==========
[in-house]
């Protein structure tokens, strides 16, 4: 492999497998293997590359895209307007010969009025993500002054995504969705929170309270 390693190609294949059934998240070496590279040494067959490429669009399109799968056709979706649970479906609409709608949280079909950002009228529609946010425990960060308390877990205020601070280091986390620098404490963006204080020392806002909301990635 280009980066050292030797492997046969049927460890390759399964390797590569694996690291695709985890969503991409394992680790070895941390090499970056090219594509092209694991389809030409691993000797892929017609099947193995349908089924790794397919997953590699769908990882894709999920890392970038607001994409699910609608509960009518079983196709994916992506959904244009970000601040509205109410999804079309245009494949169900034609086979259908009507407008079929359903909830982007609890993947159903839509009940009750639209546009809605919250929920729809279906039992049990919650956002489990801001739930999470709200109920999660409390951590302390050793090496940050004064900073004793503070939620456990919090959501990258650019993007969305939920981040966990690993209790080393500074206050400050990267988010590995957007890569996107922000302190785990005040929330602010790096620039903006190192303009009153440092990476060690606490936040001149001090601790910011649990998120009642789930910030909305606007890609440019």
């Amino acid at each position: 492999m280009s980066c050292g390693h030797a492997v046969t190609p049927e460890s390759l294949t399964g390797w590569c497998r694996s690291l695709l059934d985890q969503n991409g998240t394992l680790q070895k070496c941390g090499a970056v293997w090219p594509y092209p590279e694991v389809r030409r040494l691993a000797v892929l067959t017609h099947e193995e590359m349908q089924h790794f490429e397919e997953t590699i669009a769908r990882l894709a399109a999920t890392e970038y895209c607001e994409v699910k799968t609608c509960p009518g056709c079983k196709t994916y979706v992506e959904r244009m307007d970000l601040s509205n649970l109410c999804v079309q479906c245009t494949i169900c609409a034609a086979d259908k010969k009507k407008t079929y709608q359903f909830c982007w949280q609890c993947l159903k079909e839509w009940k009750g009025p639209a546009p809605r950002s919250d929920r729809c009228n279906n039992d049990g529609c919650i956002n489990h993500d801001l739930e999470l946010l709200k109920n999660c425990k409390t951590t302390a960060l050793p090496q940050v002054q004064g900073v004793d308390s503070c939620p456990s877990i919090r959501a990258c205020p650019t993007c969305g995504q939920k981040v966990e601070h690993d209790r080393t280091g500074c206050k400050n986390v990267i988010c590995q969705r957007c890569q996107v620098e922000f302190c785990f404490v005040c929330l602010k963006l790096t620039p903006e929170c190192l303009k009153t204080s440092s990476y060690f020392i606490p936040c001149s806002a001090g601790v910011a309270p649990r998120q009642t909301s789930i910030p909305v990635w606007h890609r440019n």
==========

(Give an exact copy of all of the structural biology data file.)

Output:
[in-house]
């Protein structure tokens, strides 16, 4: 492999497998293997590359895209307007010969009025993500002054995504969705929170309270 390693190609294949059934998240070496590279040494067959490429669009399109799968056709979706649970479906609409709608949280079909950002009228529609946010425990960060308390877990205020601070280091986390620098404490963006204080020392806002909301990635 280009980066050292030797492997046969049927460890390759399964390797590569694996690291695709985890969503991409394992680790070895941390090499970056090219594509092209694991389809030409691993000797892929017609099947193995349908089924790794397919997953590699769908990882894709999920890392970038607001994409699910609608509960009518079983196709994916992506959904244009970000601040509205109410999804079309245009494949169900034609086979259908009507407008079929359903909830982007609890993947159903839509009940009750639209546009809605919250929920729809279906039992049990919650956002489990801001739930999470709200109920999660409390951590302390050793090496940050004064900073004793503070939620456990919090959501990258650019993007969305939920981040966990690993209790080393500074206050400050990267988010590995957007890569996107922000302190785990005040929330602010790096620039903006190192303009009153440092990476060690606490936040001149001090601790910011649990998120009642789930910030909305606007890609440019």
């Amino acid at each position: 492999m280009s980066c050292g390693h030797a492997v046969t190609p049927e460890s390759l294949t399964g390797w590569c497998r694996s690291l695709l059934d985890q969503n991409g998240t394992l680790q070895k070496c941390g090499a970056v293997w090219p594509y092209p590279e694991v389809r030409r040494l691993a000797v892929l067959t017609h099947e193995e590359m349908q089924h790794f490429e397919e997953t590699i669009a769908r990882l894709a399109a999920t890392e970038y895209c607001e994409v699910k799968t609608c509960p009518g056709c079983k196709t994916y979706v992506e959904r244009m307007d970000l601040s509205n649970l109410c999804v079309q479906c245009t494949i169900c609409a034609a086979d259908k010969k009507k407008t079929y709608q359903f909830c982007w949280q609890c993947l159903k079909e839509w009940k009750g009025p639209a546009p809605r950002s919250d929920r729809c009228n279906n039992d049990g529609c919650i956002n489990h993500d801001l739930e999470l946010l709200k109920n999660c425990k409390t951590t302390a960060l050793p090496q940050v002054q004064g900073v004793d308390s503070c939620p456990s877990i919090r959501a990258c205020p650019t993007c969305g995504q939920k981040v966990e601070h690993d209790r080393t280091g500074c206050k400050n986390v990267i988010c590995q969705r957007c890569q996107v620098e922000f302190c785990f404490v005040c929330l602010k963006l790096t620039p903006e929170c190192l303009k009153t204080s440092s990476y060690f020392i606490p936040c001149s806002a001090g601790v910011a309270p649990r998120q009642t909301s789930i910030p909305v990635w606007h890609r440019n």